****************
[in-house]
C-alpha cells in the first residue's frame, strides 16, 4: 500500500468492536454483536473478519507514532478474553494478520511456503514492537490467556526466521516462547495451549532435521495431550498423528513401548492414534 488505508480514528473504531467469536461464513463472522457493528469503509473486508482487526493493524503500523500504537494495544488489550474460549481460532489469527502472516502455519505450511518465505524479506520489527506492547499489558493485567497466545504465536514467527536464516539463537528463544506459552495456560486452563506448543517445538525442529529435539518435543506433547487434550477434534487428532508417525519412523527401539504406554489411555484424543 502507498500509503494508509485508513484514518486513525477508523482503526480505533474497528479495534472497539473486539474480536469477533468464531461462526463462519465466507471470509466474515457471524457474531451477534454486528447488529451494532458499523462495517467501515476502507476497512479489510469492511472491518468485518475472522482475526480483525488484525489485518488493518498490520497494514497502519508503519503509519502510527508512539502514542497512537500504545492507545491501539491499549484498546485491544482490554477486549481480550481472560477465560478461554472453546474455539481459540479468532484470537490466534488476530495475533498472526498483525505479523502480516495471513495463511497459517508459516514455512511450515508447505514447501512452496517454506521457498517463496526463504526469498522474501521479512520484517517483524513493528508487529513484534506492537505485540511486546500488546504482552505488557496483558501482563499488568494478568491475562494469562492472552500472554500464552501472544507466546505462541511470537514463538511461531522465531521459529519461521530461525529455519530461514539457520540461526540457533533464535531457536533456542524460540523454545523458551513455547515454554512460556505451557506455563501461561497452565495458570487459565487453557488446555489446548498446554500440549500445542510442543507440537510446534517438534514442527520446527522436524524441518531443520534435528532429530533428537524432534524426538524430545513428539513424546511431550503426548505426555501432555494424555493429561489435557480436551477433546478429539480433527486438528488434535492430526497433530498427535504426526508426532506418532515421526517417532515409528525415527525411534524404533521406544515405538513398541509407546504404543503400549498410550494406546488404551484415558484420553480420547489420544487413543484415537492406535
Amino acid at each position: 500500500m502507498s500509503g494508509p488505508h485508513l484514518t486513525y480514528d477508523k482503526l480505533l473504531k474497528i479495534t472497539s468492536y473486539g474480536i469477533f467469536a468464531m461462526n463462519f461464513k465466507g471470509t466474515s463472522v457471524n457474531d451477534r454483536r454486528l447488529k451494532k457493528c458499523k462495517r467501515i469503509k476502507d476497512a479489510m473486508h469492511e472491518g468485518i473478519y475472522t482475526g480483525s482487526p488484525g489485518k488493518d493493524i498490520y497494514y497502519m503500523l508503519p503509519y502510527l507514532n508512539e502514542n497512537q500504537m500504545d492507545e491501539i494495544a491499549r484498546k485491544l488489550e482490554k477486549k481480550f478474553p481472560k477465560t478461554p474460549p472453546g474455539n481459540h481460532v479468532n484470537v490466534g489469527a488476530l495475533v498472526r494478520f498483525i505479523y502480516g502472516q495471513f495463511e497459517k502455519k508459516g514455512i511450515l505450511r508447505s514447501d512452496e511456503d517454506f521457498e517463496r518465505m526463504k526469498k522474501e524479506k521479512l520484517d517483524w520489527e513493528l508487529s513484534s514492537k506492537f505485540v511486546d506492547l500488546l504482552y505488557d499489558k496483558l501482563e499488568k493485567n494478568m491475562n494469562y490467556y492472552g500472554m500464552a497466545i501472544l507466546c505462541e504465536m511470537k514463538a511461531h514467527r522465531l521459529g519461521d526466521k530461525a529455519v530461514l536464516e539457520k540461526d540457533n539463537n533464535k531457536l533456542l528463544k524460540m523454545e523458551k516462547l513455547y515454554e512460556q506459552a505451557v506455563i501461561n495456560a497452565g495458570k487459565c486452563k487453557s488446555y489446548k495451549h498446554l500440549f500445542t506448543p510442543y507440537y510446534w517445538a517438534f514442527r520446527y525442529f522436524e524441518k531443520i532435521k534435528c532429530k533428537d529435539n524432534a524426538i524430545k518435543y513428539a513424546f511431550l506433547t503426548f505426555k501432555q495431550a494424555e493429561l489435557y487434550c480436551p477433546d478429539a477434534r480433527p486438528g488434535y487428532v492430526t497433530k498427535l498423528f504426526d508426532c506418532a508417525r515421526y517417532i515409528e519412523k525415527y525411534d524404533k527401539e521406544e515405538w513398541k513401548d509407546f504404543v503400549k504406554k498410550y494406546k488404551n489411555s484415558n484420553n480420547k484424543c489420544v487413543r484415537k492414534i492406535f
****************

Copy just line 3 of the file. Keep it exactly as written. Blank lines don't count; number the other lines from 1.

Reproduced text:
Amino acid at each position: 500500500m502507498s500509503g494508509p488505508h485508513l484514518t486513525y480514528d477508523k482503526l480505533l473504531k474497528i479495534t472497539s468492536y473486539g474480536i469477533f467469536a468464531m461462526n463462519f461464513k465466507g471470509t466474515s463472522v457471524n457474531d451477534r454483536r454486528l447488529k451494532k457493528c458499523k462495517r467501515i469503509k476502507d476497512a479489510m473486508h469492511e472491518g468485518i473478519y475472522t482475526g480483525s482487526p488484525g489485518k488493518d493493524i498490520y497494514y497502519m503500523l508503519p503509519y502510527l507514532n508512539e502514542n497512537q500504537m500504545d492507545e491501539i494495544a491499549r484498546k485491544l488489550e482490554k477486549k481480550f478474553p481472560k477465560t478461554p474460549p472453546g474455539n481459540h481460532v479468532n484470537v490466534g489469527a488476530l495475533v498472526r494478520f498483525i505479523y502480516g502472516q495471513f495463511e497459517k502455519k508459516g514455512i511450515l505450511r508447505s514447501d512452496e511456503d517454506f521457498e517463496r518465505m526463504k526469498k522474501e524479506k521479512l520484517d517483524w520489527e513493528l508487529s513484534s514492537k506492537f505485540v511486546d506492547l500488546l504482552y505488557d499489558k496483558l501482563e499488568k493485567n494478568m491475562n494469562y490467556y492472552g500472554m500464552a497466545i501472544l507466546c505462541e504465536m511470537k514463538a511461531h514467527r522465531l521459529g519461521d526466521k530461525a529455519v530461514l536464516e539457520k540461526d540457533n539463537n533464535k531457536l533456542l528463544k524460540m523454545e523458551k516462547l513455547y515454554e512460556q506459552a505451557v506455563i501461561n495456560a497452565g495458570k487459565c486452563k487453557s488446555y489446548k495451549h498446554l500440549f500445542t506448543p510442543y507440537y510446534w517445538a517438534f514442527r520446527y525442529f522436524e524441518k531443520i532435521k534435528c532429530k533428537d529435539n524432534a524426538i524430545k518435543y513428539a513424546f511431550l506433547t503426548f505426555k501432555q495431550a494424555e493429561l489435557y487434550c480436551p477433546d478429539a477434534r480433527p486438528g488434535y487428532v492430526t497433530k498427535l498423528f504426526d508426532c506418532a508417525r515421526y517417532i515409528e519412523k525415527y525411534d524404533k527401539e521406544e515405538w513398541k513401548d509407546f504404543v503400549k504406554k498410550y494406546k488404551n489411555s484415558n484420553n480420547k484424543c489420544v487413543r484415537k492414534i492406535f